Linguinal nerve damage following wisdom tooth surgery

Compensation for patient who suffered linguinal nerve damage following wisdom tooth surgery

Our client had her wisdom teeth extracted after suffering terrible pain and repeat infections.

The procedure was carried out at her local hospital. Immediately following surgery, she experienced pain and numbness.

She expected it to subside, but remained in pain and after a few days went to her dentist for a review. Her dentist reassured her that pain and numbness was to be expected following wisdom tooth surgery, but she was told to contact the hospital for further advice. However, when she telephoned the hospital a nurse said there was nothing that could be done.

The pain continued and our client became increasingly anxious. She returned to her dentist who this time arranged a follow up appointment with the hospital.

When she was examined at the hospital she was diagnosed with linguinal nerve damage.  The linguinal nerve damage had been caused during the extraction of her wisdom teeth and is a commonly caused by wisdom tooth surgery.

Unfortunately, due to the delay in treating the lingual nerve damage our client was told that her condition was now permanent and would continue to suffer numbness and shooting pains to the side of her mouth and tongue.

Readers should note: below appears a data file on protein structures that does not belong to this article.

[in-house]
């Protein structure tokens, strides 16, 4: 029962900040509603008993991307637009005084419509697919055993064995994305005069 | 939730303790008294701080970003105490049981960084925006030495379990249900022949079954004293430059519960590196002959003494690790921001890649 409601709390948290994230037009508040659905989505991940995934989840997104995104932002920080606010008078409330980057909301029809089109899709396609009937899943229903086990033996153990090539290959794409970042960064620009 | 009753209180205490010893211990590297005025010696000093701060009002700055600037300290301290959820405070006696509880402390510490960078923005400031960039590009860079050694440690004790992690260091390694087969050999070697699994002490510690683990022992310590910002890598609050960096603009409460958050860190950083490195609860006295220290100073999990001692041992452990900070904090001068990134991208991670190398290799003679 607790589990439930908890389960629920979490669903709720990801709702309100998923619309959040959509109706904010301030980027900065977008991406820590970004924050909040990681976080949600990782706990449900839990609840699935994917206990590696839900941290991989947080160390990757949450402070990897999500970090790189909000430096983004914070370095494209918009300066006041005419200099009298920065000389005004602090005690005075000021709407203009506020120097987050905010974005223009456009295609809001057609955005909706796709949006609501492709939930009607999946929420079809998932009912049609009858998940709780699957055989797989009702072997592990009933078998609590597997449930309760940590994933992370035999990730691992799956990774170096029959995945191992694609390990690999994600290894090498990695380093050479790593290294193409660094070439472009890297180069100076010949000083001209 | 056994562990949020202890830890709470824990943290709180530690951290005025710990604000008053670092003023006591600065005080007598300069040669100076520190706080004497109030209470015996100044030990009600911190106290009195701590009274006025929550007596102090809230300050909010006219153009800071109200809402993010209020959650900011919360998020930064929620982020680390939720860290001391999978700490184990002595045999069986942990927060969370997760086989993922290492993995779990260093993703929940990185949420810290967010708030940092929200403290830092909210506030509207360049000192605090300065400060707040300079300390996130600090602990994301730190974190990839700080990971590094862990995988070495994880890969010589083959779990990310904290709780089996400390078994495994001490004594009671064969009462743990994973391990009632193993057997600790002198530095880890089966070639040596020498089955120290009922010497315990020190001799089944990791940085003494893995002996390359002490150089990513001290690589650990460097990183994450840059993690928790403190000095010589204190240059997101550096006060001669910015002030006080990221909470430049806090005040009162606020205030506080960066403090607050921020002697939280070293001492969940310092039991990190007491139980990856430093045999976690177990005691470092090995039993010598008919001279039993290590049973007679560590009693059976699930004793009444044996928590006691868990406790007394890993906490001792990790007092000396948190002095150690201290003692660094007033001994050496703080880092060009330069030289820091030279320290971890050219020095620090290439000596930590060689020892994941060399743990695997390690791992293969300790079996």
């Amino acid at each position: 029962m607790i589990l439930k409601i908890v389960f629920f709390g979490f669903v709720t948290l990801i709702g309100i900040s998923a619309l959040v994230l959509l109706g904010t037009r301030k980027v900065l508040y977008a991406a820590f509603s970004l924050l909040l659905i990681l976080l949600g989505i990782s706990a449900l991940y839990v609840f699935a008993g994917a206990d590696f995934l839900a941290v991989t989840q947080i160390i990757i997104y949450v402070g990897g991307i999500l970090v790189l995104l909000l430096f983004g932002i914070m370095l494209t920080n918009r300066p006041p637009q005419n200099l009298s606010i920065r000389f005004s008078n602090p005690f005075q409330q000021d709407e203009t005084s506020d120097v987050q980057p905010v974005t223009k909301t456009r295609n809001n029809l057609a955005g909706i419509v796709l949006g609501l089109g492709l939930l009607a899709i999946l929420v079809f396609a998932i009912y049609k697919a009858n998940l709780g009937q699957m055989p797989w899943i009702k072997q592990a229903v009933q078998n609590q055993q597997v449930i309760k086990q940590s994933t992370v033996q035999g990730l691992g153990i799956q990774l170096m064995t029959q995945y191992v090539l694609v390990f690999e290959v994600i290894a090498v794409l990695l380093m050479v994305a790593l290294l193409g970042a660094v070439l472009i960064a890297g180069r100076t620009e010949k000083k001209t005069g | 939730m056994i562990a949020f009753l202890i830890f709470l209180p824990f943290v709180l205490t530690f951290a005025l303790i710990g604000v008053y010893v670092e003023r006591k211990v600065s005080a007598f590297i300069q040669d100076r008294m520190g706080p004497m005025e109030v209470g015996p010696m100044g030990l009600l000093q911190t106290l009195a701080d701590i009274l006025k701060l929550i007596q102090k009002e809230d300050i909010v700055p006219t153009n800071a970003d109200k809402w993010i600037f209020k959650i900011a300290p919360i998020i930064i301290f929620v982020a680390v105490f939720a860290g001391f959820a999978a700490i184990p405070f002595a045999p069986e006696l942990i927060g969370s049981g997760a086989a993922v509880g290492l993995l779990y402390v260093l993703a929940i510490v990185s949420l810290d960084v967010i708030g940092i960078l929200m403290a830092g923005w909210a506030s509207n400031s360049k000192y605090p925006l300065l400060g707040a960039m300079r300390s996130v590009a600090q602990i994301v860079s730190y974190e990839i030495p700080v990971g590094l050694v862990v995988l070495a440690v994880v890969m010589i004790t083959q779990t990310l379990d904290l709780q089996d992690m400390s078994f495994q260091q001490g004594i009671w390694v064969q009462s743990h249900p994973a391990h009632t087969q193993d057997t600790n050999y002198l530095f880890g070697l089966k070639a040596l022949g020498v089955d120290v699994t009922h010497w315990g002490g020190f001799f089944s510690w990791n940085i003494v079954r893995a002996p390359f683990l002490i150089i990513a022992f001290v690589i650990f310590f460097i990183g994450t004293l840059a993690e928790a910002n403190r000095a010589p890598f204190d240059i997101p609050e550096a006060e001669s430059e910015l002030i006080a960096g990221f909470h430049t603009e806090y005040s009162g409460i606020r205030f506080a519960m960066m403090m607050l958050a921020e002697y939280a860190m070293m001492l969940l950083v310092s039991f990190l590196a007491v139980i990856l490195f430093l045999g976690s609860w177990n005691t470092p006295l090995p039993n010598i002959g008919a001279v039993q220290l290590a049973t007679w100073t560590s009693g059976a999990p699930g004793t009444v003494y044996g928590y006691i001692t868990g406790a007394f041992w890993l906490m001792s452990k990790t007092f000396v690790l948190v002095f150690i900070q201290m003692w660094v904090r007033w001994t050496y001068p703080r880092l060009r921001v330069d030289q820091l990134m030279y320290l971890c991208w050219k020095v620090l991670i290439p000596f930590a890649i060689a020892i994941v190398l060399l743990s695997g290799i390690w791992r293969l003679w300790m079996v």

She was obviously devastated to discover that nothing could be done and felt badly let down by the fact that it would have been treatable if they had taken her concerns more seriously.

She therefore contacted our free detal negligence helpline and we agreed to assist her on a no win, no fee basis.

Penny Beales, a lawyer specialising in dental negligence claims, obtained the client’s full dental and hospital records. She then carried out a detailed investigation of her dental history and the extraction surgery.

Reports were obtained from medical experts which confirmed that the lingual nerve damage was caused by sub-standard dental surgery and that due to the delay in identifying and treating her injury, the condition is now permanent and irreversible. A further report from a consultant psychiatrist assessed the impact of the injury on our client’s mental health.

The hospital initially argued that wisdom tooth surgery always carries a risk and that the surgery had been performed to a reasonable standard. However, we strongly challenged their analysis and they eventually conceded that they were at fault. They accepted there had been an avoidable delay in identifying the linguinal nerve damage and providing specialist treatment to prevent her from suffering permanent symptoms.

Penny went on to negotiate an out of court settlement of the claim.

If you have suffered linguinal nerve damage as a result of dental surgery or would like guidance on any other type of dental negligence claim then please call our legal helpline on 0800 975 8091 or send an email to us at info@medicalaccidentlawyers.co.uk

 

 

Linguinal nerve damage following wisdom tooth surgery

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